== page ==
Tyler Cowen asks whether tech companies should run everything. Trolling title aside, you should read his post, as he presents three competing worldviews that each try to explain silicon valley’s core value. I have a fourth contender: the core competency of silicon valley is avoiding organizational complacency.
The primary way organizations die is they coast after a few years of success. A company grows to tens of millions of dollars of annual profit and a handful of employees. There inevitably comes a moment when the owners are absolutely exhausted, take a step back, and discover they are worth eight figures. They buy racing cars, and drive off into the sunset.
Critics of silicon valley claim that its focus on exponential growth results in rapacious organizations that aren’t worth the cost. I won’t rehash their arguments, but they are aplenty. Peruse them at your leisure.
Silicon valley primarily avoids coasting by routinely burning ships. Each funding round essentially bakes in an expectation that the company will not exit for anything less than 10x the round’s valuation. It’s not just the VCs that enforce this, it’s the growing ranks of the organization’s employees as well. Every decade there are a handful of unicorns that scale, and the efficiency with which the rest of the valley’s talent gets absorbed and scaled is remarkable. Consider the employee count at Google: In 2002, they had around 200 employees. By 2004, this was about 2000 employees. 2006: 10,000. 2008: 20,000. 2012: 40,000. 2017: 80,000.
Here is an interesting fact about that kind of scaling. If you joined in 2002, within 2 years, you were in the 90th percentile by tenure. Hire date 2004, this was true by your 4th year. The four year mark is an important one since that’s the vest date of your initial stock grant. Given Google’s stock price growth, you’d see very little voluntary attrition until that mark. This is a 200 billion dollar market cap company where a 25-year old who joined straight of college would be in the 90th percentile by tenure. Yes, the 25-year old often quits to embrace a life of complacency, but more often than not, they return, drawn back in by a society that values new ideas more than old money. The culture that makes this unprecedented rate of scaling possible is truly special.
There are many other facets of society that have similar grow-or-die characteristics - cities are the first that come to my mind. Coming to America a decade ago, I was shocked by the complete lack of continuous development in its cities. To my developing world mind, a city is 25% active construction zone, otherwise it’s a museum. Once I was done being amazed by the skyscrapers of Manhattan - advances that were completed in the 1930s - I was baffled by how little activity there was at all. A few rebel market urbanist movements aside, most American cities are already dead, they just don’t know it yet. Cities have two equilibria: first, actively growing and thriving, where new migrants move in and participate in the productivity boom. The second equilibrium isn’t one of “moderate growth” and cultural preservation: it’s stasis with absolutely toxic politics. The incumbents are routinely priced out, and fight to the death to avoid it. I won’t rehash this either, please consult your local YIMBY talking points.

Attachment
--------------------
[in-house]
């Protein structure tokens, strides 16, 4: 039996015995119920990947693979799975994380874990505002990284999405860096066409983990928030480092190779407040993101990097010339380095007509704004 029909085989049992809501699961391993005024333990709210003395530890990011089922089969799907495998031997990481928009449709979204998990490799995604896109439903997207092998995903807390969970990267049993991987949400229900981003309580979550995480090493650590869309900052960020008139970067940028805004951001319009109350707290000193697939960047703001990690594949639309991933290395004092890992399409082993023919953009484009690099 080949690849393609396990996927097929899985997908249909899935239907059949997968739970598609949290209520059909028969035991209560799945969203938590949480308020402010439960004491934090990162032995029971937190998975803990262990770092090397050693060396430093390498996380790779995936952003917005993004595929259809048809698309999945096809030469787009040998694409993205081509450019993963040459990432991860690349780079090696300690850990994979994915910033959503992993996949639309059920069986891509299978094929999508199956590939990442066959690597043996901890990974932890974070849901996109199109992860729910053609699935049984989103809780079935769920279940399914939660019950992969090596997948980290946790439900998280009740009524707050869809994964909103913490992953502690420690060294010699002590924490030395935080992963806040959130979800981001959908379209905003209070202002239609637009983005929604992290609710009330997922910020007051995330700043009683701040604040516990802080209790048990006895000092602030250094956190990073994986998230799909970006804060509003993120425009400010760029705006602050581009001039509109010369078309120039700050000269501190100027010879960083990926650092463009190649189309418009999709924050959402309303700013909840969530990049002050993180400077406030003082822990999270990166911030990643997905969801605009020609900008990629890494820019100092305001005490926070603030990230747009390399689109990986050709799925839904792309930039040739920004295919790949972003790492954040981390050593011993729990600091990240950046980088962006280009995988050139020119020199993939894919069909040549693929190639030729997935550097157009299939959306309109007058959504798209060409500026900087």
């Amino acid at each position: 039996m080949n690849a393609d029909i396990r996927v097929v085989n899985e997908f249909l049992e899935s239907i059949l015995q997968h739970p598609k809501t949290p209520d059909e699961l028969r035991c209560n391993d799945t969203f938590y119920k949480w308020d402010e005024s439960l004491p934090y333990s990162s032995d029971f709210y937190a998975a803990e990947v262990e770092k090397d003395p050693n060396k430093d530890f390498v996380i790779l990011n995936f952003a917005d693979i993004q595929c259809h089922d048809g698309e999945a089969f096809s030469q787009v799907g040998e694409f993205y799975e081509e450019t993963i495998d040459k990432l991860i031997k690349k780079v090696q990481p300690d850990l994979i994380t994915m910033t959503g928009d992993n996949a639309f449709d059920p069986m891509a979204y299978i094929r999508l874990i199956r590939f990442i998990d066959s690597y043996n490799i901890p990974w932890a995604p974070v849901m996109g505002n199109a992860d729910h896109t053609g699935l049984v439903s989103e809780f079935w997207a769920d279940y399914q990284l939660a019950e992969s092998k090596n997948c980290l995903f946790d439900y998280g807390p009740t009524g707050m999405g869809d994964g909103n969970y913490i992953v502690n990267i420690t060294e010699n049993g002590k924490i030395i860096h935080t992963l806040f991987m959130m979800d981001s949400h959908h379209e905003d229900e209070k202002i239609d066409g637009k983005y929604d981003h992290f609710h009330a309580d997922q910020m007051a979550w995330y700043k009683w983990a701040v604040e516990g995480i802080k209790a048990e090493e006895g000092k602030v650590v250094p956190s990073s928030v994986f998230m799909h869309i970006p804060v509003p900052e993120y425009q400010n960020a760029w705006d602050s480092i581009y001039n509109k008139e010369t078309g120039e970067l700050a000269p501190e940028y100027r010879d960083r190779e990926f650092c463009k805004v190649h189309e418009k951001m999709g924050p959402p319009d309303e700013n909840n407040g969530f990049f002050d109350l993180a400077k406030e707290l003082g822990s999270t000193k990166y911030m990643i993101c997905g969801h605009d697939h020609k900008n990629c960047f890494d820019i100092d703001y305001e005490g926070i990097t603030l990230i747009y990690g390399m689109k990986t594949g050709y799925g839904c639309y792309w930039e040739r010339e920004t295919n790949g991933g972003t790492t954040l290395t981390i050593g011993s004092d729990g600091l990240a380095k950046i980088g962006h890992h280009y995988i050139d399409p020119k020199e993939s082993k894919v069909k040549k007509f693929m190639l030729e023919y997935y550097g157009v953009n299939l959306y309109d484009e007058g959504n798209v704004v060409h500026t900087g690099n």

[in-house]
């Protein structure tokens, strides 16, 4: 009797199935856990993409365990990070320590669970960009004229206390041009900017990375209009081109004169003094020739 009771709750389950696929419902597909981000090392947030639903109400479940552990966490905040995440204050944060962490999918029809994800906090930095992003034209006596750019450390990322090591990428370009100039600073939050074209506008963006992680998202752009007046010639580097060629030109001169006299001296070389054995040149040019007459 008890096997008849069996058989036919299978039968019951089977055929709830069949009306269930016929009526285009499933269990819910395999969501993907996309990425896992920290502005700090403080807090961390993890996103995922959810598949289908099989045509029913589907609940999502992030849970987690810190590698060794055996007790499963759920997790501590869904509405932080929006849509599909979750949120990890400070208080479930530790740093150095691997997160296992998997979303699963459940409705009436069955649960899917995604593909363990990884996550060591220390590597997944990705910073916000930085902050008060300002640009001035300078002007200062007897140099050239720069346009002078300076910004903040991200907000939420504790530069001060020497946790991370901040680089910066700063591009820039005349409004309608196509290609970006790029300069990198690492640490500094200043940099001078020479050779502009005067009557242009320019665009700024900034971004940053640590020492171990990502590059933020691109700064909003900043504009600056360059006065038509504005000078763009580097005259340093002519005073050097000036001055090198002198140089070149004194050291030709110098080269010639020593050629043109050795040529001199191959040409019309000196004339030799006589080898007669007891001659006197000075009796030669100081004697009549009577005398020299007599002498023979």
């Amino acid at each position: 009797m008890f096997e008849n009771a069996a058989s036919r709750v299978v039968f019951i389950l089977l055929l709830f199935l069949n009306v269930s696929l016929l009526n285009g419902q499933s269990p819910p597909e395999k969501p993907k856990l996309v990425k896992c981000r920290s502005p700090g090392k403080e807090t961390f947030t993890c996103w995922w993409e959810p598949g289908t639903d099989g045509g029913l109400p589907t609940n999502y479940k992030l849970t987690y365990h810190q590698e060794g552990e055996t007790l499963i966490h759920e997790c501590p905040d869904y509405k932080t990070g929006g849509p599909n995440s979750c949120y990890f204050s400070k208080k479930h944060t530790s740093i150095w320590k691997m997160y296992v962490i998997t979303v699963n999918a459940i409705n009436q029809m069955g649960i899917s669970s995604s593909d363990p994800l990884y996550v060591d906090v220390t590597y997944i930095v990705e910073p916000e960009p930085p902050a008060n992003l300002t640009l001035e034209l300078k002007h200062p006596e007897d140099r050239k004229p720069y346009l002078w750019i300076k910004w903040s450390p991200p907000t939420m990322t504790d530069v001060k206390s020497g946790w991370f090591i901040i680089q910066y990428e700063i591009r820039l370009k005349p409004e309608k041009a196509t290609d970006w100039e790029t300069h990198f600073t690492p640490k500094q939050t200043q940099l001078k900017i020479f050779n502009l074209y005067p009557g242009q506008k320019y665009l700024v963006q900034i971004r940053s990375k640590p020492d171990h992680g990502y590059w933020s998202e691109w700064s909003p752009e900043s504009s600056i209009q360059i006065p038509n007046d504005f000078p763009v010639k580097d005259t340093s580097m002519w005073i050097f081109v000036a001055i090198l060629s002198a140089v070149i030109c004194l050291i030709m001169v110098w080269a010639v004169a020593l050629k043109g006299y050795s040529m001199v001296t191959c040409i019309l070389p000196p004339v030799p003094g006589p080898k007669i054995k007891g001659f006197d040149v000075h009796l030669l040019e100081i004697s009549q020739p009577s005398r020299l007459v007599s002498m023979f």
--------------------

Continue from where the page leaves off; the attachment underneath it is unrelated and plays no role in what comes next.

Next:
Peter Thiel argues that national GDP is another such grow-or-die problem, and its easy to see why. The basic framework of modern government isn’t really tenable under anything less than long term GDP growth rates of 2%. And it’s not just the economy: No redistribution of any kind of status is possible without fights-to-the-death, even ones that correct grievous historical injustices, as such gains can only come at the expense of incumbents.
Under this worldview, a group of people that have created a replicable model for scaling organizations is not just good, it’s the only thing that has any hope of turning the tide against stasis. So ultimately, I think silicon valley is the only thing that can make any headway at all. That said, I’m not sure a renaissance is possible. Silicon valley is a small if successful part of American society, and the greater complacency of the latter ultimately will dominate. And the vultures are already descending, starting by rewriting antitrust law to do their bidding. I expect them to prevail, notwithstanding Jeff Bezos’ last-minute attempts to purchase two more senators to stave them off.
I’m optimistic that silicon valley has successfully exported its core contributions to Shenzhen. Humanity will benefit from this invention. Domestically, I’m less optimistic that it ever will make it as far away as Sacramento.